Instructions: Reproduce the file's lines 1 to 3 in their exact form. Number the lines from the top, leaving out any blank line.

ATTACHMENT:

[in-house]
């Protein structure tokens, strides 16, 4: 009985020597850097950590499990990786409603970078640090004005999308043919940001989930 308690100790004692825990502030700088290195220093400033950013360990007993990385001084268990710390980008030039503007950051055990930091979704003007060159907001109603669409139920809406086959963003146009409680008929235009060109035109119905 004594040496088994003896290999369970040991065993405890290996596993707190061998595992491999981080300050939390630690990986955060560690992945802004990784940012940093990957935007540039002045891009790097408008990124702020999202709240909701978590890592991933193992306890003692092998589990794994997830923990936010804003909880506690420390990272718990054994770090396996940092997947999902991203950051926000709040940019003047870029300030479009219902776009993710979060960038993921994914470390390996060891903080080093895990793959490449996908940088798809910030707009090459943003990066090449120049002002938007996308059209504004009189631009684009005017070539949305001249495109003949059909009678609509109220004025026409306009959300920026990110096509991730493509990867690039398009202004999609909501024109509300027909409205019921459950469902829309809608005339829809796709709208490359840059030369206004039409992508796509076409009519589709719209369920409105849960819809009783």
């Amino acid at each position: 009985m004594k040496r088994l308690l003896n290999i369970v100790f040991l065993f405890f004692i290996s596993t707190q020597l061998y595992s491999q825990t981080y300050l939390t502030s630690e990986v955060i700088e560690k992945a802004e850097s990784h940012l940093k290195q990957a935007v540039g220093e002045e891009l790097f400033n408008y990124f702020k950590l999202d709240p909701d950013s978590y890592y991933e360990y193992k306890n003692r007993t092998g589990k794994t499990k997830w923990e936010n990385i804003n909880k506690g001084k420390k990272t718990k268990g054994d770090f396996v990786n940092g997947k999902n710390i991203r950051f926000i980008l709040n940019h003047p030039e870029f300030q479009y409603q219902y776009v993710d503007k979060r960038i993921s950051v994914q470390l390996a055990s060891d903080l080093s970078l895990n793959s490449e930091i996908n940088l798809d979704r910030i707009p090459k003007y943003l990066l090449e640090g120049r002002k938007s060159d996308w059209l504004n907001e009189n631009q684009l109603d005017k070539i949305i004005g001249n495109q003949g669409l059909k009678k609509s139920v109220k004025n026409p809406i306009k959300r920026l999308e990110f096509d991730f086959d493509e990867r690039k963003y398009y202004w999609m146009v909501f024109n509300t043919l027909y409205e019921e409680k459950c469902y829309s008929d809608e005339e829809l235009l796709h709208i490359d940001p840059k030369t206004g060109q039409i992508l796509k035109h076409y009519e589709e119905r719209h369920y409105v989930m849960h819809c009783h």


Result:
[in-house]
């Protein structure tokens, strides 16, 4: 009985020597850097950590499990990786409603970078640090004005999308043919940001989930 308690100790004692825990502030700088290195220093400033950013360990007993990385001084268990710390980008030039503007950051055990930091979704003007060159907001109603669409139920809406086959963003146009409680008929235009060109035109119905 004594040496088994003896290999369970040991065993405890290996596993707190061998595992491999981080300050939390630690990986955060560690992945802004990784940012940093990957935007540039002045891009790097408008990124702020999202709240909701978590890592991933193992306890003692092998589990794994997830923990936010804003909880506690420390990272718990054994770090396996940092997947999902991203950051926000709040940019003047870029300030479009219902776009993710979060960038993921994914470390390996060891903080080093895990793959490449996908940088798809910030707009090459943003990066090449120049002002938007996308059209504004009189631009684009005017070539949305001249495109003949059909009678609509109220004025026409306009959300920026990110096509991730493509990867690039398009202004999609909501024109509300027909409205019921459950469902829309809608005339829809796709709208490359840059030369206004039409992508796509076409009519589709719209369920409105849960819809009783």
């Amino acid at each position: 009985m004594k040496r088994l308690l003896n290999i369970v100790f040991l065993f405890f004692i290996s596993t707190q020597l061998y595992s491999q825990t981080y300050l939390t502030s630690e990986v955060i700088e560690k992945a802004e850097s990784h940012l940093k290195q990957a935007v540039g220093e002045e891009l790097f400033n408008y990124f702020k950590l999202d709240p909701d950013s978590y890592y991933e360990y193992k306890n003692r007993t092998g589990k794994t499990k997830w923990e936010n990385i804003n909880k506690g001084k420390k990272t718990k268990g054994d770090f396996v990786n940092g997947k999902n710390i991203r950051f926000i980008l709040n940019h003047p030039e870029f300030q479009y409603q219902y776009v993710d503007k979060r960038i993921s950051v994914q470390l390996a055990s060891d903080l080093s970078l895990n793959s490449e930091i996908n940088l798809d979704r910030i707009p090459k003007y943003l990066l090449e640090g120049r002002k938007s060159d996308w059209l504004n907001e009189n631009q684009l109603d005017k070539i949305i004005g001249n495109q003949g669409l059909k009678k609509s139920v109220k004025n026409p809406i306009k959300r920026l999308e990110f096509d991730f086959d493509e990867r690039k963003y398009y202004w999609m146009v909501f024109n509300t043919l027909y409205e019921e409680k459950c469902y829309s008929d809608e005339e829809l235009l796709h709208i490359d940001p840059k030369t206004g060109q039409i992508l796509k035109h076409y009519e589709e119905r719209h369920y409105v989930m849960h819809c009783h």